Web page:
keywords = "Immunoassay, Immunodiagnostic, Immunosignature, Valley Fever",
author = "Navalkar, {Krupa Arun} and Stephen Johnston and Phillip Stafford",
year = "2015",
month = "2",
day = "1",
doi = "10.1016/j.jim.2014.12.002",
language = "English (US)",
volume = "417",
pages = "10--21",
journal = "Journal of Immunological Methods",
issn = "0022-1759",
publisher = "Elsevier",

}

TY - JOUR

T1 - Peptide based diagnostics

T2 - Are random-sequence peptides more useful than tiling proteome sequences?

AU - Navalkar, Krupa Arun

AU - Johnston, Stephen

AU - Stafford, Phillip

PY - 2015/2/1

Y1 - 2015/2/1

N2 - Diagnostics using peptide ligands have been available for decades. However, their adoption in diagnostics has been limited, not because of poor sensitivity but in many cases due to diminished specificity. Numerous reports suggest that protein-based rather than peptide-based disease detection is more specific. We examined two different approaches to peptide-based diagnostics using Coccidioides (aka Valley Fever) as the disease model. Although the pathogen was discovered more than a century ago, a highly sensitive diagnostic remains unavailable. We present a case study where two different approaches to diagnosing Valley Fever were used: first, overlapping Valley Fever epitopes representing immunodominant Coccidioides antigens were tiled using a microarray format of presynthesized peptides. Second, a set of random sequence peptides identified using a 10,000 peptide immunosignaturing microarray was compared for sensitivity and specificity. The scientific hypothesis tested was that actual epitope peptides from Coccidioides would provide sufficient sensitivity and specificity as a diagnostic. Results demonstrated that random sequence peptides exhibited higher accuracy when classifying different stages of Valley Fever infection vs. epitope peptides. The epitope peptide array did provide better performance than the existing immunodiffusion array, but when directly compared to the random sequence peptides, reported lower overall accuracy. This study suggests that there are competing aspects of antibody recognition that involve conservation of pathogen sequence and aspects of mimotope recognition and amino acid substitutions. These factors may prove critical when developing the next generation of high-performance immunodiagnostics.

AB - Diagnostics using peptide ligands have been available for decades. However, their adoption in diagnostics has been limited, not because of poor sensitivity but in many cases due to diminished specificity. Numerous reports suggest that protein-based rather than peptide-based disease detection is more specific. We examined two different approaches to peptide-based diagnostics using Coccidioides (aka Valley Fever) as the disease model. Although the pathogen was discovered more than a century ago, a highly sensitive diagnostic remains unavailable. We present a case study where two different approaches to diagnosing Valley Fever were used: first, overlapping Valley Fever epitopes representing immunodominant Coccidioides antigens were tiled using a microarray format of presynthesized peptides. Second, a set of random sequence peptides identified using a 10,000 peptide immunosignaturing microarray was compared for sensitivity and specificity. The scientific hypothesis tested was that actual epitope peptides from Coccidioides would provide sufficient sensitivity and specificity as a diagnostic. Results demonstrated that random sequence peptides exhibited higher accuracy when classifying different stages of Valley Fever infection vs. epitope peptides. The epitope peptide array did provide better performance than the existing immunodiffusion array, but when directly compared to the random sequence peptides, reported lower overall accuracy. This study suggests that there are competing aspects of antibody recognition that involve conservation of pathogen sequence and aspects of mimotope recognition and amino acid substitutions. These factors may prove critical when developing the next generation of high-performance immunodiagnostics.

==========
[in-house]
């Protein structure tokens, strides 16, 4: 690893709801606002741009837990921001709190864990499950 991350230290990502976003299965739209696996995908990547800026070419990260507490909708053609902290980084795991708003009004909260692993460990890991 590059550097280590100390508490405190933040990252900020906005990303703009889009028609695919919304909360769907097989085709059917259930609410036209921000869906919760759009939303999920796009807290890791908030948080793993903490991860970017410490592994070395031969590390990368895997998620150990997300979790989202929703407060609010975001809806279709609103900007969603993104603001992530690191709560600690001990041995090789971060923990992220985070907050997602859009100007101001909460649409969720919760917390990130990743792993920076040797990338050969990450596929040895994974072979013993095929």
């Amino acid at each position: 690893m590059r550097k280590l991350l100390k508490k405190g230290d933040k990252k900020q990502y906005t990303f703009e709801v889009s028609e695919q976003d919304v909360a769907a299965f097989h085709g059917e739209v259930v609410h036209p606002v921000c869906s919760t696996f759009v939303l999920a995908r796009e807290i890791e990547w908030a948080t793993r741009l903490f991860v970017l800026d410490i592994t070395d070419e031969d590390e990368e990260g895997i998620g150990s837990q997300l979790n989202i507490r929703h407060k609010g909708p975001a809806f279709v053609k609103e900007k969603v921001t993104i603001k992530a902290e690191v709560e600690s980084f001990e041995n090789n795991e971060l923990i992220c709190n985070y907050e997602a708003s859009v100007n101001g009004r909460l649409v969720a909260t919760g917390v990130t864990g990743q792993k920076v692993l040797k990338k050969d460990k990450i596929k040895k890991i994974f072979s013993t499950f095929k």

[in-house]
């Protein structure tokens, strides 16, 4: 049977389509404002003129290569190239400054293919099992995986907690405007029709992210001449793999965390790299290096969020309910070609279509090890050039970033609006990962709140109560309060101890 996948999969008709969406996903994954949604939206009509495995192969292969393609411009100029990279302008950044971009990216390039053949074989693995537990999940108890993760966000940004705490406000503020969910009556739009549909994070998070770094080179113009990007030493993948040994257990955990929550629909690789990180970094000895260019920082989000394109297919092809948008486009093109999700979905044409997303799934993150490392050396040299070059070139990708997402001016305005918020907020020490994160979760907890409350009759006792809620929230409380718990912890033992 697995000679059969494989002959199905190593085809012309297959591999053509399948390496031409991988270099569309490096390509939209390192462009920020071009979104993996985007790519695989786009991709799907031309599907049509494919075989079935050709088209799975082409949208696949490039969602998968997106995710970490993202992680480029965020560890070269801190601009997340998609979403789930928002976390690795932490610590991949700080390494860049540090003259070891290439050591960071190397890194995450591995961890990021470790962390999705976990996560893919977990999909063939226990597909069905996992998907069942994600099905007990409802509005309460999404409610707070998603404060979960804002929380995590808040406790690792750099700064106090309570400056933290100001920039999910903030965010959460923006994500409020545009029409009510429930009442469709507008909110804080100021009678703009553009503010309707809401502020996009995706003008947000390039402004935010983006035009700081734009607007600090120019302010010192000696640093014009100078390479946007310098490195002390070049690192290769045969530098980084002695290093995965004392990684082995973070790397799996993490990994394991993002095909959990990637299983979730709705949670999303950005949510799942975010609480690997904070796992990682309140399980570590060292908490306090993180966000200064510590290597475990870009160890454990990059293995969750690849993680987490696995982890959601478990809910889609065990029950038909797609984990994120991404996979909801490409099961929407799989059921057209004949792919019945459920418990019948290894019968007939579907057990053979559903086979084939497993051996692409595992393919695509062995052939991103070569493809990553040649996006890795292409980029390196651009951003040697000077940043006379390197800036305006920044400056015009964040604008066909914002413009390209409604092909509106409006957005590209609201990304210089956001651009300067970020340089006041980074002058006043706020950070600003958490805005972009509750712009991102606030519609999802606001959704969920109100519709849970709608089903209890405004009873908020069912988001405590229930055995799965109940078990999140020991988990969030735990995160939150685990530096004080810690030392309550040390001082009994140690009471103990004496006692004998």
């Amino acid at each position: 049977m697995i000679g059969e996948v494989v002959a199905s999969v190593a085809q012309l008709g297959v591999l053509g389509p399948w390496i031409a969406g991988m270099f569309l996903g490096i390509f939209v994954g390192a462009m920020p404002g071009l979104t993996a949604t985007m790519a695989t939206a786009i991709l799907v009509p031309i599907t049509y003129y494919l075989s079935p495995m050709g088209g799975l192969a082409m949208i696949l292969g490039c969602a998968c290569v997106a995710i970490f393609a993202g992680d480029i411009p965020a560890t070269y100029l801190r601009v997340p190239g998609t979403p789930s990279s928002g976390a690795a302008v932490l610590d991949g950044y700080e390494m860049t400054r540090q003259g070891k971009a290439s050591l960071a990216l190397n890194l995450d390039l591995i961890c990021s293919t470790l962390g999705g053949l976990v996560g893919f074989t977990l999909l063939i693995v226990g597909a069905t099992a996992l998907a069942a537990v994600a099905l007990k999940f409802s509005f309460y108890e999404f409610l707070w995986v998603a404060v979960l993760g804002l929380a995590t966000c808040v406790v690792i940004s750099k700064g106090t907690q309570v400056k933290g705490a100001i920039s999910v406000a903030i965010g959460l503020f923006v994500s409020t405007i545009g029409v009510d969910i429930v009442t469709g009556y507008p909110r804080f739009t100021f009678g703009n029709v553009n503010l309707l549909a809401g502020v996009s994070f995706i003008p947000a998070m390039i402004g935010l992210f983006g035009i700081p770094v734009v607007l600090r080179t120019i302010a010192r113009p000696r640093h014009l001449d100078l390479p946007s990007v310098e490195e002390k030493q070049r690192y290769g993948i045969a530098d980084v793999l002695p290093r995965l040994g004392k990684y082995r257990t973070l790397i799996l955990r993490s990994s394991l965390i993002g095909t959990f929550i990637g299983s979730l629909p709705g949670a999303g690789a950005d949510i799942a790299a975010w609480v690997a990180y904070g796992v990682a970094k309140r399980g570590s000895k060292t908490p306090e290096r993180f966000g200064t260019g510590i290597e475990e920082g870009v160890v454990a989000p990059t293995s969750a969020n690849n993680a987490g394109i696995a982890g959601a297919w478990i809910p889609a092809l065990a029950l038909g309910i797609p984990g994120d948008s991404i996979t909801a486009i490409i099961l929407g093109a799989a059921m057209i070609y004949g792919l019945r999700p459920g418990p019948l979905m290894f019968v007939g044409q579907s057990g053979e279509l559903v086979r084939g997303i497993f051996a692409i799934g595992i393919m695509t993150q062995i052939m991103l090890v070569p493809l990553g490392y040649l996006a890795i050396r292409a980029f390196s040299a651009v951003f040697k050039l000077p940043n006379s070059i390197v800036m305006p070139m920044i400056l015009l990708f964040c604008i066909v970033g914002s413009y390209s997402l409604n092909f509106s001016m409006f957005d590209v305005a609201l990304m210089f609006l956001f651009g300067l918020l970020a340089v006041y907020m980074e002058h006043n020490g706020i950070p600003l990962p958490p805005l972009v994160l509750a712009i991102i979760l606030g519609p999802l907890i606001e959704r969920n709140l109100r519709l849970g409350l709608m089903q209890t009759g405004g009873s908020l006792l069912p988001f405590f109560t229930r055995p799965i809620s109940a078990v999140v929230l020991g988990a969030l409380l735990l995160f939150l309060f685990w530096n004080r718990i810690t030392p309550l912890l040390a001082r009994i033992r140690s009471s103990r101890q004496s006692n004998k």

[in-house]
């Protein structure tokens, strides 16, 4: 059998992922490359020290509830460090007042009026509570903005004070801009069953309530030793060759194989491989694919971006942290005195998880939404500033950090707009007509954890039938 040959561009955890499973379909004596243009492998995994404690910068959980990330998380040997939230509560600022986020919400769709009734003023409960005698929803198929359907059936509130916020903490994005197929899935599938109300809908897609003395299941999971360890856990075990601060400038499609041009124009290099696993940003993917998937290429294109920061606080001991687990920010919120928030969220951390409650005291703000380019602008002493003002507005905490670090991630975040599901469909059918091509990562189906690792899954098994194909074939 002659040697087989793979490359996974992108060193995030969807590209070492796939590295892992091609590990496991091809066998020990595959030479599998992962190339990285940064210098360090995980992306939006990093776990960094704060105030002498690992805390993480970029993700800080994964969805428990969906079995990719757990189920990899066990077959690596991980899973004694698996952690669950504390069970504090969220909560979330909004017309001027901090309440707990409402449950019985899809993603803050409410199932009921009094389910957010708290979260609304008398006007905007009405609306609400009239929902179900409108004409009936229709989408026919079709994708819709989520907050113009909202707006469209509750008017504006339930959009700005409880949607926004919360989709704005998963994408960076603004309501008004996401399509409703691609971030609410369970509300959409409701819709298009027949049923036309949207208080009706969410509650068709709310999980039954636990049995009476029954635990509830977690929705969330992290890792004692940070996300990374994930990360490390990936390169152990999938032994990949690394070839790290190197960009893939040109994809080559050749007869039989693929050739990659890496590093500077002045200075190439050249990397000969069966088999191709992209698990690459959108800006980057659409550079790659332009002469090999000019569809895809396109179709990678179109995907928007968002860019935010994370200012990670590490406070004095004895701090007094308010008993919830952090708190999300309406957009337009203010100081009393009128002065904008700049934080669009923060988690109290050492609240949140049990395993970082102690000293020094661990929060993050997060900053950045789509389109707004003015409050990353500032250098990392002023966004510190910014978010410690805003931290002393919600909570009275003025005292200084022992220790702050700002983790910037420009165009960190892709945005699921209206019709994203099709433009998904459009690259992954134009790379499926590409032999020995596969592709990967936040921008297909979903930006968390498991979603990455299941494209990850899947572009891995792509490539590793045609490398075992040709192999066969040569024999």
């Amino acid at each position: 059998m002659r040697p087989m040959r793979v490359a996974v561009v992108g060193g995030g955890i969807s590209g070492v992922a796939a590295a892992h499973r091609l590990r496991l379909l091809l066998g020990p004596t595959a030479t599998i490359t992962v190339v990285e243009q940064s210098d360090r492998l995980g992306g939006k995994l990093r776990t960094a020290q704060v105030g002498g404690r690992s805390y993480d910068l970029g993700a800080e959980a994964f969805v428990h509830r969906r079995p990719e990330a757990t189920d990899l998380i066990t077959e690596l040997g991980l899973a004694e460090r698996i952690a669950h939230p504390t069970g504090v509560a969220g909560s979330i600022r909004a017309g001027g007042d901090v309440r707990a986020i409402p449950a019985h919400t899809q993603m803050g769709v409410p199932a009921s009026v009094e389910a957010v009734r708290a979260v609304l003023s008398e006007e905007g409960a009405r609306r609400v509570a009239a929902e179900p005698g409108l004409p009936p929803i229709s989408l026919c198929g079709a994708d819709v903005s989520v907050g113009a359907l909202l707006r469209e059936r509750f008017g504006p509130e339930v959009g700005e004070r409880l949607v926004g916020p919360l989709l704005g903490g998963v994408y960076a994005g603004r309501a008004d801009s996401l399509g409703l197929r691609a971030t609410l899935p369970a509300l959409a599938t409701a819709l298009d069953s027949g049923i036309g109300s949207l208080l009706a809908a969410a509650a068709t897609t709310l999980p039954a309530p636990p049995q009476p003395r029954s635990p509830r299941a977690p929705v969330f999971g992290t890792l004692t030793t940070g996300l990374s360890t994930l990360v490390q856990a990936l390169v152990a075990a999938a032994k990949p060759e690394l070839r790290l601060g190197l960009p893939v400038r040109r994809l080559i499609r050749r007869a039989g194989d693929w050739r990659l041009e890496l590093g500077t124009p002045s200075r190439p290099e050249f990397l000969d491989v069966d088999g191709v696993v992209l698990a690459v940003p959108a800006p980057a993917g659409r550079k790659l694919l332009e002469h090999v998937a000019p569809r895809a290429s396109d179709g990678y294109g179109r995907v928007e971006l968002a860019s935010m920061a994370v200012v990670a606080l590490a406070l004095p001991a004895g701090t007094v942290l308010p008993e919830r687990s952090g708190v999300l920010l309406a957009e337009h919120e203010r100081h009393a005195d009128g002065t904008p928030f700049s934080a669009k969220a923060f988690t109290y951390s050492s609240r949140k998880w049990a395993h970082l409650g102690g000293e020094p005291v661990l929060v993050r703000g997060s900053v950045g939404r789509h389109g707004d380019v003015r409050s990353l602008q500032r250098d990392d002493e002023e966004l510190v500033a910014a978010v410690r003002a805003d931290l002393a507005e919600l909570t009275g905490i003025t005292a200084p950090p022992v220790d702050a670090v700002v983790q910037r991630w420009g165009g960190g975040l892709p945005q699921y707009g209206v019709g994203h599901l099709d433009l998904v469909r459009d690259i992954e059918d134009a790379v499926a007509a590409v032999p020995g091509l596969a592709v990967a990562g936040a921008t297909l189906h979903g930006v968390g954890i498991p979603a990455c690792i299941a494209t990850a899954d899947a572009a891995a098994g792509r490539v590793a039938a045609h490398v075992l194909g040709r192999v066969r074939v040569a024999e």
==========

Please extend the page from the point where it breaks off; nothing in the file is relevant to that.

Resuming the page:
KW - Immunoassay

KW - Immunodiagnostic

KW - Immunosignature

KW - Valley Fever

UR - http://www.scopus.com/inward/record.url?scp=84923030957&partnerID=8YFLogxK

UR - http://www.scopus.com/inward/citedby.url?scp=84923030957&partnerID=8YFLogxK

U2 - 10.1016/j.jim.2014.12.002

DO - 10.1016/j.jim.2014.12.002

M3 - Article

C2 - 25497701

AN - SCOPUS:84923030957

VL - 417

SP - 10

EP - 21

JO - Journal of Immunological Methods

JF - Journal of Immunological Methods

SN - 0022-1759

ER -